- Is this an image that needs backing up with words? A few written words can be superimposed on a photograph; but when clarifications go beyond one short sentence per comment, or 3–5 comments per image, an illustration nearly always works better.
Your visuals are moving!
Of course, the question of combining visuals with words leads to the question of audiovisual media, especially now that videos are easy to make with mobile devices.
Many blog publishers have opted to forego text entirely and turn their blogs into vlogs (posts consisting entirely of video clips), in which case the freelance blogger would become a scriptwriter and perhaps a final critiquer.
If you’re consulting with a client who wants an all-video blog, my advice is: if you aren’t already interested in video editing, and you can’t talk the client out of the idea, suggest they hire someone else.
Videos are easy enough to make, but tricky for a words person to edit well. And if your client’s target audience is the all-videos type while you wouldn’t follow anything that can’t be literally read, you’re probably not a great fit for each other anyway.
Still, even a text blog benefits from the occasional video clip, especially if your client has something to actively demonstrate. If photos help the reader relate to a businessperson as one human to another, actually hearing someone talking and seeing them in motion is all the better. To decide when to recommend a video in place of the usual written post, consider:
- Is this a topic that should let the audience “see ’em in action”? A post that emphasizes the results of a project doesn’t need moving video; one that walks the audience through a “you can do this yourself” process might.
- Does it showcase something that actually happened? If your client has recently filmed an interesting event (or caught a funny one) that fits the blog focus perfectly, there’s no sense letting good footage go to waste.
- Is it important to convey the real-person aspect of those involved, yet impossible to illustrate the situation with a single image? In that case, video is probably the way to go.
- Just how long is the video? If the blog’s regular followers are used to reading posts in five minutes, it’s risky to drop a 30-minute clip in a “post spot.” Chances are that for every one person who raves about the video, ten will be disgusted that they got something so different from what they’d come to expect.
- If you must use a video longer than the usual reading time, warn people in the introductory text (you always need a written introduction) and explain why you think this is worth so much more of their time. Better yet, write a normal post on some closely related topic, and turn the video into a “recommended resources” link.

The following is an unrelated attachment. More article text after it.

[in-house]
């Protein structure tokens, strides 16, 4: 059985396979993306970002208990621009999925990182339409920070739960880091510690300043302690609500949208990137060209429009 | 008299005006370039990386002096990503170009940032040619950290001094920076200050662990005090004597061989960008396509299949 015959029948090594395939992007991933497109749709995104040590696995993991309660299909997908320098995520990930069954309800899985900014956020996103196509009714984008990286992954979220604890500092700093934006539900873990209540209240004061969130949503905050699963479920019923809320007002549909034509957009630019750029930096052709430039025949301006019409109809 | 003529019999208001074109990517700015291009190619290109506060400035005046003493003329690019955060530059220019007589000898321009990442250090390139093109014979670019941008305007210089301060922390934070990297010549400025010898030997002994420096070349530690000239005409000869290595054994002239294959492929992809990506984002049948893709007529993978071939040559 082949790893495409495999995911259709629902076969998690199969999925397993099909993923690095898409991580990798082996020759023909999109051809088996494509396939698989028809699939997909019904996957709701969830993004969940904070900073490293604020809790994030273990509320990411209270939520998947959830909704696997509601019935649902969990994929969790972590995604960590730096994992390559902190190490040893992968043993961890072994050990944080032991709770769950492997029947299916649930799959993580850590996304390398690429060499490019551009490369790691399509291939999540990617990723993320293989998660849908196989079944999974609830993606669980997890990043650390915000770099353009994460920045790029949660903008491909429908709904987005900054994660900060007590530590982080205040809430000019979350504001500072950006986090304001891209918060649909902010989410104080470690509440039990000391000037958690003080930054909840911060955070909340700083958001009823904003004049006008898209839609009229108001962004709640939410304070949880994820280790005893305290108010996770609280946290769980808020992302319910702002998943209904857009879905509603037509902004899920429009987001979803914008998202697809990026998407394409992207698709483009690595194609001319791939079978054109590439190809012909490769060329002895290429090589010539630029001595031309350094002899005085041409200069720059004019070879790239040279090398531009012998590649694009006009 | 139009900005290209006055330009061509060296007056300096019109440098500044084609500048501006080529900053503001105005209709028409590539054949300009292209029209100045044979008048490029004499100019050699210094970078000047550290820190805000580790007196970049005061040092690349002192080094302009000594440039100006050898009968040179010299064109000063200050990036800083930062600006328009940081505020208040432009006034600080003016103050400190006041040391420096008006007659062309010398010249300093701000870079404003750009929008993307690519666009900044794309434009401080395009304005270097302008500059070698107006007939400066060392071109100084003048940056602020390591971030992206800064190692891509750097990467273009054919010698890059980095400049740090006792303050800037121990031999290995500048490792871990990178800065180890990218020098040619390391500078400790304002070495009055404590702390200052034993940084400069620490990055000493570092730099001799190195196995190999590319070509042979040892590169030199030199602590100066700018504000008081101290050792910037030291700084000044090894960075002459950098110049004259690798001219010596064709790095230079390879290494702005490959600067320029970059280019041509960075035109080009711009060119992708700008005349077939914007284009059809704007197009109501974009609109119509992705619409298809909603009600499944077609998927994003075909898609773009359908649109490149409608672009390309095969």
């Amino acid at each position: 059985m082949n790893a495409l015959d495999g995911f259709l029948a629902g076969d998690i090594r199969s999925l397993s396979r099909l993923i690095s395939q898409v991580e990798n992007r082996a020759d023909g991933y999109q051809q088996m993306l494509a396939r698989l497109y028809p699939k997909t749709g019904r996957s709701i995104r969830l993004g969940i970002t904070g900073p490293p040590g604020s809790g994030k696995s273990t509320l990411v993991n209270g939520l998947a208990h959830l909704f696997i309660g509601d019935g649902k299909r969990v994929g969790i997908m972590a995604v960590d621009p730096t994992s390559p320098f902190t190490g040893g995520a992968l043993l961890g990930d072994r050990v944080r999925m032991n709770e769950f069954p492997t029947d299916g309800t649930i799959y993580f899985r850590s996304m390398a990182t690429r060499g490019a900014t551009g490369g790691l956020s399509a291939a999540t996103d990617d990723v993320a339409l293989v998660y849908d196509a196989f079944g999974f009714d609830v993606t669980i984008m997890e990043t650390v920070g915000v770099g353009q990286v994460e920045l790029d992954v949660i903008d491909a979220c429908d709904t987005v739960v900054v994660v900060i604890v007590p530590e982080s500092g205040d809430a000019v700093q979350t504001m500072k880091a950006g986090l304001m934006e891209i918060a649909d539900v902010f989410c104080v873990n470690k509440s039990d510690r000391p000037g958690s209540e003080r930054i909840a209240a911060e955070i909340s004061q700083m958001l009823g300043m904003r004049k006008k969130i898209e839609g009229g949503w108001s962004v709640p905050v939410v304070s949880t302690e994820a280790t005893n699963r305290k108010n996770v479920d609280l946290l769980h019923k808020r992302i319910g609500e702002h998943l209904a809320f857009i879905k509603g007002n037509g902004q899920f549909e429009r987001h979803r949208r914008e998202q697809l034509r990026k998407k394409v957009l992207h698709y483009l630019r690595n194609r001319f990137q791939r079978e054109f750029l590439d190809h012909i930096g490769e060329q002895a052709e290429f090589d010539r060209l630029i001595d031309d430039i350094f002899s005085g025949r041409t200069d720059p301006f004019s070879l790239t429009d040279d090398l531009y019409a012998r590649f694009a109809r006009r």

To go the extra mile, include a full transcript with any video you use; the I-want-to-navigate-this-at-my-own-speed crowd will be grateful.
It’s a bit different, but I like it
The question of when and how to use video clips in a mostly-text blog invites the question of how much visual variation can be allowed from post to post without alienating your client’s regular readers. Any regular blog follower expects a strong level of consistency; still, the most ardent fan may eventually go away complaining if “all those posts are the same.”
By all means, experiment with a variety of visual options from post to post — as long as they all reinforce the tone, topic focus, and style of the blog as a long-term whole.
This is a good point to research and learn from the experts; follow the top blogs in your niche and catch the feel of how much they vary their visuals and how often. For example, these three posts at Boost Blog Traffic each use different image styles and quantities, but all lead with a similar “funny headshot” photograph.
Speaking of experts, you’re bound to someday run up against a client who wants to hire an experienced graphic designer or professional photographer, or at least use expensive stock images. That may be a good idea for a long-term image such as might be put on a website’s home page; but for a blog post? Not necessarily.
See, a blog post will be displaced from the front of the archives next week, so a photo taken by everyday means or an illustration designed with basic graphic software is usually adequate. The primary exception is when an image is to serve a purpose beyond the immediate blog—when it’s to be archived as an advertising image, for example. In that case, you’ll score extra points with a client if you have a graphic designer or two in your contacts book, ready to recommend.
And understanding the basics of visuals will score you extra points with any client. Yes, visuals are tough for a words person to understand. But with a little practice and a willingness to learn, they needn’t be your worst nightmare.
In fact, they can make you the dream of every “words person” client. 🙂
Let’s get a discussion going! Do you have any tips to share about blog visuals? What tools do you use, and what are the things you found hardest to learn?